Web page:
Ronin
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Ronin

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DVD

Blu-ray

 Crime has been the basis of movies since they started and for good reason. We law abiding citizens can get a vicarious kick out of watching a man who dares to flaunt his illegal activities. A crime flick has the proper foundation for a wide variety of different kinds of stories that can range from deeply psychological to intense action. With you try to find a medium between those two extremes you will come up with a movie like ‘Ronin’. The premise is brilliant in its simplicity; a group of semi retired spies and ex Special Forces operative are gathered together to pull off a huge job. This format is a time honored one because it offers a highly effective and extremely efficient way of bringing conflicting personalities into close contact. The nature of the people involved with this mission is that of high strung, deadly professionals. They have survived by their wits and generally trusting no one under any circumstances. This gives the audience a pressure cooker where the characters have to deal with each other and still manage to get the job done. The movie has a fantastic cast, solid writing and a director with a proven track record in the genre. It is over a decade now since the initial theatrical released of the film but it still holds up as one of the more exciting examples of the genre. There are some missteps made along the way in the film; it is not perfect but it works. This is an honest attempt by a very talented cast and crew at delivering a fast paced, action oriented thriller.

Sometimes it is best not to try to over analyze a flick and this is such a case. In order to enjoy a great roller coaster ride you don’t think much about the theme of the ride although most amusement parks now go in that direction. You just get on it; strap yourself in and get ready to have a fun time. This is how you have to approach this movie. It has been around the home theater market since 2001 and is a part of many collections. Fox has been re-issuing some of the fan and critical favorites on high definition for awhile and it is time for this movie to be added to the Blu-ray shelves. Almost everything looks and sounds better in Blu-ray but this one is like a different movie in high definition. It has been a few years since I sat down to watch this movie but seeing it again in this format was an amazing experience. Even if you have the old DVD in your collection this is worth getting again.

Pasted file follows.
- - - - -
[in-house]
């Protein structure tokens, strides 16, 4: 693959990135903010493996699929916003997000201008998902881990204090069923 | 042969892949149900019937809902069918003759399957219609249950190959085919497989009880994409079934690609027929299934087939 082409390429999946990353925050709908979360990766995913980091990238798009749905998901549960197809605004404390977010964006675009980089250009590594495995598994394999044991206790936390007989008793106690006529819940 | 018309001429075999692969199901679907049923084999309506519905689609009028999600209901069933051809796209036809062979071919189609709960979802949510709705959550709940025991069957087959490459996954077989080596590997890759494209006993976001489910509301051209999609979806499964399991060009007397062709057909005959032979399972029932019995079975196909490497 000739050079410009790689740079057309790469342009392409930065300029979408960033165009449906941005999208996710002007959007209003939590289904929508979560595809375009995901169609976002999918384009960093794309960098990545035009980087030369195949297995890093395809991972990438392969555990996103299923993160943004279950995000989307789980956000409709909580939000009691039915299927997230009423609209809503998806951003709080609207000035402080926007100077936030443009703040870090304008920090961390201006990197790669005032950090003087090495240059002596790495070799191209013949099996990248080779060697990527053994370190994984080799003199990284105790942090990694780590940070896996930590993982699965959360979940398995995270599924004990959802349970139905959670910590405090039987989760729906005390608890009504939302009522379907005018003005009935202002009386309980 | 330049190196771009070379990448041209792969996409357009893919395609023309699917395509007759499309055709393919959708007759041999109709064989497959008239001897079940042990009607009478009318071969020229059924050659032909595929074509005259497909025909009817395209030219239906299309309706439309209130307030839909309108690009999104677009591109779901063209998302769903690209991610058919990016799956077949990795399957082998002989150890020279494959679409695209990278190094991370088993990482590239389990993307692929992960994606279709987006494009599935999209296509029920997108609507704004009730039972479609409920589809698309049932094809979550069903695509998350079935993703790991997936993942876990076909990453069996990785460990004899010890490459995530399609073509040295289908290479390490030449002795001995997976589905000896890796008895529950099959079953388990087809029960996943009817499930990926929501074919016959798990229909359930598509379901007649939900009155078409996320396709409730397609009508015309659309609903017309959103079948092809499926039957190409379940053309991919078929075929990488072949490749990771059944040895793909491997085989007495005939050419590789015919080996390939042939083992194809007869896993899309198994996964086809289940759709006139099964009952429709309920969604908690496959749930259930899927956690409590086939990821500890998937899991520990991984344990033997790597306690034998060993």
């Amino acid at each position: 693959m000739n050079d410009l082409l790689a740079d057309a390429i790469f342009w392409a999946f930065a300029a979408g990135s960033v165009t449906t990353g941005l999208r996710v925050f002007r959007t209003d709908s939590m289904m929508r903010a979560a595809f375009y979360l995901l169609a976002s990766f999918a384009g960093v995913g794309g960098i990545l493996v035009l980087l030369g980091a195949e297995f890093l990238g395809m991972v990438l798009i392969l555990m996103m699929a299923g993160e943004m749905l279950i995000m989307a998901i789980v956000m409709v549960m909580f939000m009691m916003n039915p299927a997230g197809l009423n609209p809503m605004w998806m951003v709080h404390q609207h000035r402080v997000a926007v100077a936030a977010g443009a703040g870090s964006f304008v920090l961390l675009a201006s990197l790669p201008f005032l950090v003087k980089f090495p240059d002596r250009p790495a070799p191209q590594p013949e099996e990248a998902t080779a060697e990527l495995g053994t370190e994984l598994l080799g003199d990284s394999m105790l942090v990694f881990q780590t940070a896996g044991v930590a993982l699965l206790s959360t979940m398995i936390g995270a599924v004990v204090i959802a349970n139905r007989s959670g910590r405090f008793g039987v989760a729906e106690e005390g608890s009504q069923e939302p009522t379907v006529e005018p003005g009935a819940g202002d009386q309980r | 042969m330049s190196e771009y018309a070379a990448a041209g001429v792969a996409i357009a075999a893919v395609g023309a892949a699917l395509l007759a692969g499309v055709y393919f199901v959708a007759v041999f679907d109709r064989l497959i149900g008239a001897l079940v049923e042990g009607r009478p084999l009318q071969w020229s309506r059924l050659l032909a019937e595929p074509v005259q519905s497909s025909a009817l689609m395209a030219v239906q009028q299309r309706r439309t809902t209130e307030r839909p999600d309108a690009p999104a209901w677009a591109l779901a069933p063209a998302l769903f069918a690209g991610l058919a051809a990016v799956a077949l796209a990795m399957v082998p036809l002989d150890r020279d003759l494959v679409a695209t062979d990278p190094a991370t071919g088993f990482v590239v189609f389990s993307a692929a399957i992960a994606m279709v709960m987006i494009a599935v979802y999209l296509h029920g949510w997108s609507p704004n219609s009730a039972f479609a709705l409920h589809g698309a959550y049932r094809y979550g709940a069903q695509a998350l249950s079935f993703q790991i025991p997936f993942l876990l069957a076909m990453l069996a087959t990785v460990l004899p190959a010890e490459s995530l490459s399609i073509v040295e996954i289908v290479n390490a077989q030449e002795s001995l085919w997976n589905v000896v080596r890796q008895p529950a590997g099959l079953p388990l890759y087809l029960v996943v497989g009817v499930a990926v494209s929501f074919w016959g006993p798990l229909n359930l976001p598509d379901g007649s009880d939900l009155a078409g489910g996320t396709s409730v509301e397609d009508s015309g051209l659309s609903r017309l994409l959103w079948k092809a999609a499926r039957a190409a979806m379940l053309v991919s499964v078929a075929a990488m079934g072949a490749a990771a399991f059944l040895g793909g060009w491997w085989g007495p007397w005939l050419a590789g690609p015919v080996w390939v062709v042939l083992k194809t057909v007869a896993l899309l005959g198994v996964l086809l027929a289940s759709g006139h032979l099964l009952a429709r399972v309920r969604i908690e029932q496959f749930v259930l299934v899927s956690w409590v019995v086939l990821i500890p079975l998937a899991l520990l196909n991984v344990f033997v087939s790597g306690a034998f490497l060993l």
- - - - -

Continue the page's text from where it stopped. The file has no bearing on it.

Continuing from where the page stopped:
It is not uncommon in Hollywood for creative people to come to blows over screen credits. The problems that surround the script for this movie are legendary in the world of cinema. The credits list two authors for the screenplay; J.D. Zeik and Richard Weisz and Zeik as the creator of the story. It is never a good signs when legal teams are called in for a dispute over a screenplay. Weiz is the non de plume of noted playwright and script author David Mamet. He used this alias due to his objection in having to share the credit for the script with Zeik. Ziek and his lawyer maintain that he was responsible for most of the script with Mamet adding only a few minor scenes. Director John Frankenheimer has made comments to the effect that none of Ziek’s script was used in shooting and that he provided the story. Mamet is a master storyteller. Most screenwriters are happy with an Oscar but he has added a Pulitzer Prize for his play ‘Glengary Glen Ross’. The title comes from ancient Japanese culture. A ronin is a samurai whose master has died. He is left disgraced and isolated forced to find work as a mercenary for whoever will hire him. This term aptly describes the characters here. They are former spies and Special Forces operatives who have out lived their usefulness for the governments they once served. Now the only way to use their very unique skill sets is to be soldiers of fortune for hire.